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Playwright, actor and director Elena Carapetis’s latest project brings teenage bad-ass Antigone to the present day. By Jane Howard.

Playwright, actor and director Elena Carapetis

Elena Carapetis.
Elena Carapetis.
Credit: Thomas McCammon

“I’ve never had a five-year plan or a 10-year plan,” Elena Carapetis says. “I’ve just allowed myself to kind of be kicked along in life by the chaos. I didn’t start writing until I was 40, so I came to it relatively late and…” She trails off. “It was fear. It was just fear that held me back from starting.”

Carapetis has been a mainstay on South Australian theatre stages for the past two decades. Her roles include Yelena in Uncle Vanya, Emilia in Othello and Olive in Summer of the Seventeenth Doll. She has originated roles in new Australian work such as Ruby Bruise at feminist theatre company Vitalstatistix and This Enchanted Hour with independent company Brink Productions.

She  has toured nationally with Bell Shakespeare and internationally with Windmill Theatre Company.

During the past decade, she has also become one of South Australia’s most in-demand playwrights. Her latest project is a contemporary adaptation of Antigone, which opens this coming week at the State Theatre Company of South Australia (STCSA).

Playwriting, Carapetis says, is “so solitary and it’s so revealing about yourself and it’s so challenging. It asks you to really interrogate the things you believe in and think about. And how do you then engage an audience? How do you hold an audience’s attention with that premise, but keep them entertained?”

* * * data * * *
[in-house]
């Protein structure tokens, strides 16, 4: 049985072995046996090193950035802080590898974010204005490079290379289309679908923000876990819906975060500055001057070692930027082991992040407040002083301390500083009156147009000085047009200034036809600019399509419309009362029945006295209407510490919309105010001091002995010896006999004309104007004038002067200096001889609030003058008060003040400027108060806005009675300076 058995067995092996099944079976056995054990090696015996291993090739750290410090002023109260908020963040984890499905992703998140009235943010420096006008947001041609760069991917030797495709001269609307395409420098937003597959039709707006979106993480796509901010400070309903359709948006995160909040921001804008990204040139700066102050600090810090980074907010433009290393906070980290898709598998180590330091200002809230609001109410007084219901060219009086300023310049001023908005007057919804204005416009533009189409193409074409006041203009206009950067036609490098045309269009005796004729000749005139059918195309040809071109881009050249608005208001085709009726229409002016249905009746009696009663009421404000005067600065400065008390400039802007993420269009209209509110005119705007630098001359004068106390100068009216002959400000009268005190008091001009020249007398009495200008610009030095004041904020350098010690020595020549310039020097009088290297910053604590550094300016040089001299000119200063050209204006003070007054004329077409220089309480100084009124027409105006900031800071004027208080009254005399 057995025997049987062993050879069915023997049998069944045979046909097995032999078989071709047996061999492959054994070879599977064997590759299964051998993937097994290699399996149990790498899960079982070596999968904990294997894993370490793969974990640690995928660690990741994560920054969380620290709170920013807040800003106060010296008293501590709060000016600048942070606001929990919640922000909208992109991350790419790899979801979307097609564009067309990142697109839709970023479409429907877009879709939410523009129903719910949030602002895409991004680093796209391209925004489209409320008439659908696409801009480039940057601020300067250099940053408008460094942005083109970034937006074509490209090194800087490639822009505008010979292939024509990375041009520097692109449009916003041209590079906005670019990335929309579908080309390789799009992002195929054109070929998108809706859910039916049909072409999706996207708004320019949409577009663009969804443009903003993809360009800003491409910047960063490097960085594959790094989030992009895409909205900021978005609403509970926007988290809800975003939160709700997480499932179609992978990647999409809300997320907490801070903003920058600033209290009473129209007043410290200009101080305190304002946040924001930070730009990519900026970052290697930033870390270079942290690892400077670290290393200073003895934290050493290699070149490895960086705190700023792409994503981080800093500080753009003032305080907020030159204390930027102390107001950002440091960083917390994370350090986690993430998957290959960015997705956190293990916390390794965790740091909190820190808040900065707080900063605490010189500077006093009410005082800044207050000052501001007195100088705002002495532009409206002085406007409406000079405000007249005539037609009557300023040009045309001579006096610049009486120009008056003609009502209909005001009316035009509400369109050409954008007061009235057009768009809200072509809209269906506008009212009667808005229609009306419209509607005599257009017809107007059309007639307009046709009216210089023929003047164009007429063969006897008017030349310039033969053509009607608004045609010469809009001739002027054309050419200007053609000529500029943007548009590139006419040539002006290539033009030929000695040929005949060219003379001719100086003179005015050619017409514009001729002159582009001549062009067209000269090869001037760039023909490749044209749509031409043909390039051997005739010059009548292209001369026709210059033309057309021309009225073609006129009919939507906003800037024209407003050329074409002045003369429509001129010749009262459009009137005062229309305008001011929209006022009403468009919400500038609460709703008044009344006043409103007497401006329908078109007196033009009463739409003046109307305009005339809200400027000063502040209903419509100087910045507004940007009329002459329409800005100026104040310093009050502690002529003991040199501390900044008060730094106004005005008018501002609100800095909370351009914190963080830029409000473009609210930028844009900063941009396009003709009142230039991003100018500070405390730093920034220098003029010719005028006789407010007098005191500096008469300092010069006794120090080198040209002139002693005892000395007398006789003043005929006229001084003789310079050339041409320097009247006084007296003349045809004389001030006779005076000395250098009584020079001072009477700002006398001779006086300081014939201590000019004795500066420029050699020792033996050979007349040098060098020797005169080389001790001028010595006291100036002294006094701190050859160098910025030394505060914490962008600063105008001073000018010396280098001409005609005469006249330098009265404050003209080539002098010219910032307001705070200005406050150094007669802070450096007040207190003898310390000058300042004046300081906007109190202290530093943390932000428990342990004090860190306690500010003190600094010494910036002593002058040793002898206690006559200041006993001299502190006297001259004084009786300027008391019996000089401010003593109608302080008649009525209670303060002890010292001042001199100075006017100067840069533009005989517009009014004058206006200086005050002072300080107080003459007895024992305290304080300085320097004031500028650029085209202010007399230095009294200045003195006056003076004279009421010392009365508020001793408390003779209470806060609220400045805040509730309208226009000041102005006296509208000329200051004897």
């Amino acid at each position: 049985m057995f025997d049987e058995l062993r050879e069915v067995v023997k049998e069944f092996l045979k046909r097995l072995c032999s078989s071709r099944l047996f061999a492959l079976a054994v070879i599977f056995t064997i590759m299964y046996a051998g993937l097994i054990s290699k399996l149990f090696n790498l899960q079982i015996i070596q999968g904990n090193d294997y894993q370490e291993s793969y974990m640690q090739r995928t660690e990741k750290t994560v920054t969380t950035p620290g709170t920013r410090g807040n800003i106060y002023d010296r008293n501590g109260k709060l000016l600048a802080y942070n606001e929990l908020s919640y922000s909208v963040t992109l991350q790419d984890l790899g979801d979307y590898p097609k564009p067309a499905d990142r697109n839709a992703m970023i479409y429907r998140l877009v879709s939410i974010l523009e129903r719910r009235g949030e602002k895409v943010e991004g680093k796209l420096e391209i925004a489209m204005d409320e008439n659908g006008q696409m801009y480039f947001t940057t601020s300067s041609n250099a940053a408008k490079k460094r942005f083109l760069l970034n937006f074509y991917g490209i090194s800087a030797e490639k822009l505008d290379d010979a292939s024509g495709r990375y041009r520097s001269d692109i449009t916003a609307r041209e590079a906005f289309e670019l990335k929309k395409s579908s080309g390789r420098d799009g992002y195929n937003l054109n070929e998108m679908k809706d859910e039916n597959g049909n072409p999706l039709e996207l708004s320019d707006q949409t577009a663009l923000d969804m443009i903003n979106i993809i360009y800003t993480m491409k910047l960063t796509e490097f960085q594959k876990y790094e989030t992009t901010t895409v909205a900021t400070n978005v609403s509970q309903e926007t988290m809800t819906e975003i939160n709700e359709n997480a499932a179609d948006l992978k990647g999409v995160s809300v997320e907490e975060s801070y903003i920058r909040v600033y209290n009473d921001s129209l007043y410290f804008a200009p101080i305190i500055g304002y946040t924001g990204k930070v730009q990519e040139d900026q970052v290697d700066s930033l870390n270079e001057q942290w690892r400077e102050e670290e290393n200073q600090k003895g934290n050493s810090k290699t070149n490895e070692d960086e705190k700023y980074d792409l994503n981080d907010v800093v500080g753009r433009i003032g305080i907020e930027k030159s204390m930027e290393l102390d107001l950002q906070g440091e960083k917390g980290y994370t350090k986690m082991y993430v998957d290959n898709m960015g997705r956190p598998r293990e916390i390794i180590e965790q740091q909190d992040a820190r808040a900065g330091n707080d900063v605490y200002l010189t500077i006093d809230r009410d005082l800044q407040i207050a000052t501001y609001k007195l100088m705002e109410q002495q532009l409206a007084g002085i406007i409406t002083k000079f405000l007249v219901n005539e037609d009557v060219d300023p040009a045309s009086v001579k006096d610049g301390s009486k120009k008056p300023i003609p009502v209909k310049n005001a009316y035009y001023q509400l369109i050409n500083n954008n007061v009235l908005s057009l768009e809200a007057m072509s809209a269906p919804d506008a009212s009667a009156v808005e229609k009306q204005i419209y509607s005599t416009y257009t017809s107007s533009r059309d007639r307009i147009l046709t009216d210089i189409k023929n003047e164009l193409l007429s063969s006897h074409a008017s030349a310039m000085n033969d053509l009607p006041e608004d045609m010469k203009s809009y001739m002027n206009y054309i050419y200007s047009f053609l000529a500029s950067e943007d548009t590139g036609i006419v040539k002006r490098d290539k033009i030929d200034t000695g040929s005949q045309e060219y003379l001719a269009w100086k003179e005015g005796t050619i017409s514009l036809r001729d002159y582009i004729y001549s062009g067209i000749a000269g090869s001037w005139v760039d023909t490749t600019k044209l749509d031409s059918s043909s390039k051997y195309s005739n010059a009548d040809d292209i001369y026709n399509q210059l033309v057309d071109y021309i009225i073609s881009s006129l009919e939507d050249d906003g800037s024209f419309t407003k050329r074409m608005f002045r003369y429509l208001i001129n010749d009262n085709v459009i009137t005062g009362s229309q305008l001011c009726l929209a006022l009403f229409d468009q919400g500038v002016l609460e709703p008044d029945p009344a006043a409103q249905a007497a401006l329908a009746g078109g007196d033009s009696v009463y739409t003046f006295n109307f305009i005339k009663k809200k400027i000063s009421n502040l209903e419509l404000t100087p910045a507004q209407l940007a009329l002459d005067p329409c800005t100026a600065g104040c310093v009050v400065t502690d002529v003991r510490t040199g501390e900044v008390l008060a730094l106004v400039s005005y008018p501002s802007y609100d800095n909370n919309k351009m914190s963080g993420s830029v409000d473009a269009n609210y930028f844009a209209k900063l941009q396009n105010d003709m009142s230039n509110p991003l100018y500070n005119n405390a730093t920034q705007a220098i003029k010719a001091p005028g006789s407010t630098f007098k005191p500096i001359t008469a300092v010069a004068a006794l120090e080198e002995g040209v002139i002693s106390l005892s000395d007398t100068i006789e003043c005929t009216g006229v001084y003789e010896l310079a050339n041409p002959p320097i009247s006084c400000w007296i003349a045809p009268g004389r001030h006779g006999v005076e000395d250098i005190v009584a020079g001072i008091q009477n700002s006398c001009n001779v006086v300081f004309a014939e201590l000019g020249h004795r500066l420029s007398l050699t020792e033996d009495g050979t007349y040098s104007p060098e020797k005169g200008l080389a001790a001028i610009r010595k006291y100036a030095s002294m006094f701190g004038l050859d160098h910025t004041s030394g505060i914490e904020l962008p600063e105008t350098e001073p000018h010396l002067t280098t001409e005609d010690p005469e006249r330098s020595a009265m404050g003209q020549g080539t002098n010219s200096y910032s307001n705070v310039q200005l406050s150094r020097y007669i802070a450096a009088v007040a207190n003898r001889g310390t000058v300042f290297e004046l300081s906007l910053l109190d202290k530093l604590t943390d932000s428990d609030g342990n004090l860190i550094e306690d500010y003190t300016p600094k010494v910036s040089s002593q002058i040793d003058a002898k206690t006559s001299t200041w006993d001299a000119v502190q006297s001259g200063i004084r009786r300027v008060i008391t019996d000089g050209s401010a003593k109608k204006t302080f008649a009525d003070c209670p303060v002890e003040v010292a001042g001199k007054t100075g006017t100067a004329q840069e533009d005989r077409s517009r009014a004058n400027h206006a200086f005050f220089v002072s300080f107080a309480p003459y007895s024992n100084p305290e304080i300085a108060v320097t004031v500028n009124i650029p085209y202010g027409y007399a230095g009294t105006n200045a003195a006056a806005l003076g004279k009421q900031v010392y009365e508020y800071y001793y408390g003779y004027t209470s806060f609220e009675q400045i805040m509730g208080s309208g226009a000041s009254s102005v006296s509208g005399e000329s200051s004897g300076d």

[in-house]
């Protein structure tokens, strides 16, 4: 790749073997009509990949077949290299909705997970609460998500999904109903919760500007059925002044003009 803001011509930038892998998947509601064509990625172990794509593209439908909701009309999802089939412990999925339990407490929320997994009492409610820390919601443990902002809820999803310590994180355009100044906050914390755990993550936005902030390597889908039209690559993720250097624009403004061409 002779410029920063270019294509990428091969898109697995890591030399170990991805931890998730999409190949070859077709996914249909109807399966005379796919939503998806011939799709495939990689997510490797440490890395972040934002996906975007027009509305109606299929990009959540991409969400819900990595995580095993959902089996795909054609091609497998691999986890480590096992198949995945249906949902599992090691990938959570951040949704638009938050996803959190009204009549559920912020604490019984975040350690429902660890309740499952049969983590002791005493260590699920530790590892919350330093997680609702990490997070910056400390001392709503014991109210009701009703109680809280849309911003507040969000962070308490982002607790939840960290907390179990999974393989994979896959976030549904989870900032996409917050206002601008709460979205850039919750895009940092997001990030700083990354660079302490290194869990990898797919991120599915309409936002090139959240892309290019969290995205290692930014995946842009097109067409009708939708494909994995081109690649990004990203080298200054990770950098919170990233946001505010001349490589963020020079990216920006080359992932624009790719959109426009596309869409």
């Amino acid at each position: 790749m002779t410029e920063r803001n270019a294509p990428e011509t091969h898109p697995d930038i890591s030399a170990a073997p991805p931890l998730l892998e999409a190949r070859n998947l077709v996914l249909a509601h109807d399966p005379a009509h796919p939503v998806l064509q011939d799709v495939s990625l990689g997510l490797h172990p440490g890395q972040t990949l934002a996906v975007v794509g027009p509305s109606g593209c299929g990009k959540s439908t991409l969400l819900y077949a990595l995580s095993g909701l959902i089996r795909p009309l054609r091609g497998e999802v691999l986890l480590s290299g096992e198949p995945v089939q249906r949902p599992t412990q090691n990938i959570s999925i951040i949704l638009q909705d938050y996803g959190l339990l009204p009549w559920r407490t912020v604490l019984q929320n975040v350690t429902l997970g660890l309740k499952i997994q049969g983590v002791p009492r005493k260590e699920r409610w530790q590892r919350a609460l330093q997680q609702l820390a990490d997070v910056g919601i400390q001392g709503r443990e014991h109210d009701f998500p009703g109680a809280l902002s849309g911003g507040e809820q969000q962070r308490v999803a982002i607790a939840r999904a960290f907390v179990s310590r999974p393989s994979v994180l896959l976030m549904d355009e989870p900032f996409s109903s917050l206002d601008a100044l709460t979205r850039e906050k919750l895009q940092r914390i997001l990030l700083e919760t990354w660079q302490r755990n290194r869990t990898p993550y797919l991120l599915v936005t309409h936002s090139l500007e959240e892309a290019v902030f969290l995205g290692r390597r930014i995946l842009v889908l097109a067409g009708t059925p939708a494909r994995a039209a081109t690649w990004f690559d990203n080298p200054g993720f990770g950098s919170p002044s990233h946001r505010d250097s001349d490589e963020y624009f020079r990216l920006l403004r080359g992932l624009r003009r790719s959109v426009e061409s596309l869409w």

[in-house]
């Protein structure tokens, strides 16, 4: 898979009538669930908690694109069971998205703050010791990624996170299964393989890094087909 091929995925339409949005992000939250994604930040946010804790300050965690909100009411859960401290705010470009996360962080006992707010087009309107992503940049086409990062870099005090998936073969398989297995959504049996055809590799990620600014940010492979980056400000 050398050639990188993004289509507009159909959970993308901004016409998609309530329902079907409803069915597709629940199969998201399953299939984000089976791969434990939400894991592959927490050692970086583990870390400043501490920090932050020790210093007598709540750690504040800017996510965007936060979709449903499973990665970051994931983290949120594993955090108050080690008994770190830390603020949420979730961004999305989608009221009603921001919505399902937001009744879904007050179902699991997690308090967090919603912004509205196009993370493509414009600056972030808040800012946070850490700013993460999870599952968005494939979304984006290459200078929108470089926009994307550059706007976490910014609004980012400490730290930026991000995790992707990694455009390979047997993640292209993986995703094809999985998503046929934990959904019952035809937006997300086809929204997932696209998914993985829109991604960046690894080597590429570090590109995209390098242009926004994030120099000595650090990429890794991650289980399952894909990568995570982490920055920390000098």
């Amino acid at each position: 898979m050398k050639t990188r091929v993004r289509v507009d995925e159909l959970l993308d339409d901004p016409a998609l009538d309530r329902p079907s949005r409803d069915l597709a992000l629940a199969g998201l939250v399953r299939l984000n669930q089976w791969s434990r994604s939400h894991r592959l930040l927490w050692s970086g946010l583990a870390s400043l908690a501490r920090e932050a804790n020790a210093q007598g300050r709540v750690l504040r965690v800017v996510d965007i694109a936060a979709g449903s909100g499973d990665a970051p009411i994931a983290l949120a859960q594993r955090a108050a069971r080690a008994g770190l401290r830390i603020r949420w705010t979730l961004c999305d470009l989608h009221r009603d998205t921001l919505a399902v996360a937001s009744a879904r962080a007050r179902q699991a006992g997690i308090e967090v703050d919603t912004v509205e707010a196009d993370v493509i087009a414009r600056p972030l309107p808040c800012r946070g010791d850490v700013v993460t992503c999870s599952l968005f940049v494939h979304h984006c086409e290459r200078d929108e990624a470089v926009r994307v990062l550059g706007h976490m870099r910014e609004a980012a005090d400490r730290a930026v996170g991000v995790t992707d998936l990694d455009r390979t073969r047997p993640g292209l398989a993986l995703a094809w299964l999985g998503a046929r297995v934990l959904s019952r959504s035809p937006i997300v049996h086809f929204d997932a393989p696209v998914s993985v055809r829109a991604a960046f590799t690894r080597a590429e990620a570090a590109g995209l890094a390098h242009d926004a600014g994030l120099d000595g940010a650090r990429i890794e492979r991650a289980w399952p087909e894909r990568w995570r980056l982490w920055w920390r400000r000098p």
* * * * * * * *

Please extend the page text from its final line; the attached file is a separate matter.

Her long career as an actor has set Carapetis up well as a playwright. “One of my strengths is that I think I can look at the world and look at the way that the people behave,” she says. “Because I’m an actor, you have to come from a compassionate point of view when you make a character. Because of that, I feel like I can write about imperfect, broken, damaged, toxic people and still come from a place of making them a human and not a trope. Making them surprising. That’s my intention. And I hope I do that.”

As a child Carapetis went to Greek school, where she encountered stories from Greek mythology. In the 1980s she studied classical Greek theatre at the University of Adelaide and “devoured” the plays. The text that really hit her as a teenager was Sophocles’ Antigone (441BC), in which brothers Eteocles and Polynices die fighting each other in a civil war. Creon, the ruler of Thebes, declares Eteocles a hero and forbids the burial of the traitor, Polynices.

Their sister Antigone is distraught that her brother doesn’t receive the proper rites and, against Creon’s ruling, buries Polynices. “I was struck by Antigone because she was just such a bad-ass,” Carapetis says. “She was just so cool. [I wished] I had her courage and her commitment to doing the right thing. Because she speaks truth to power and she’s a teenage girl. I admired her so much.”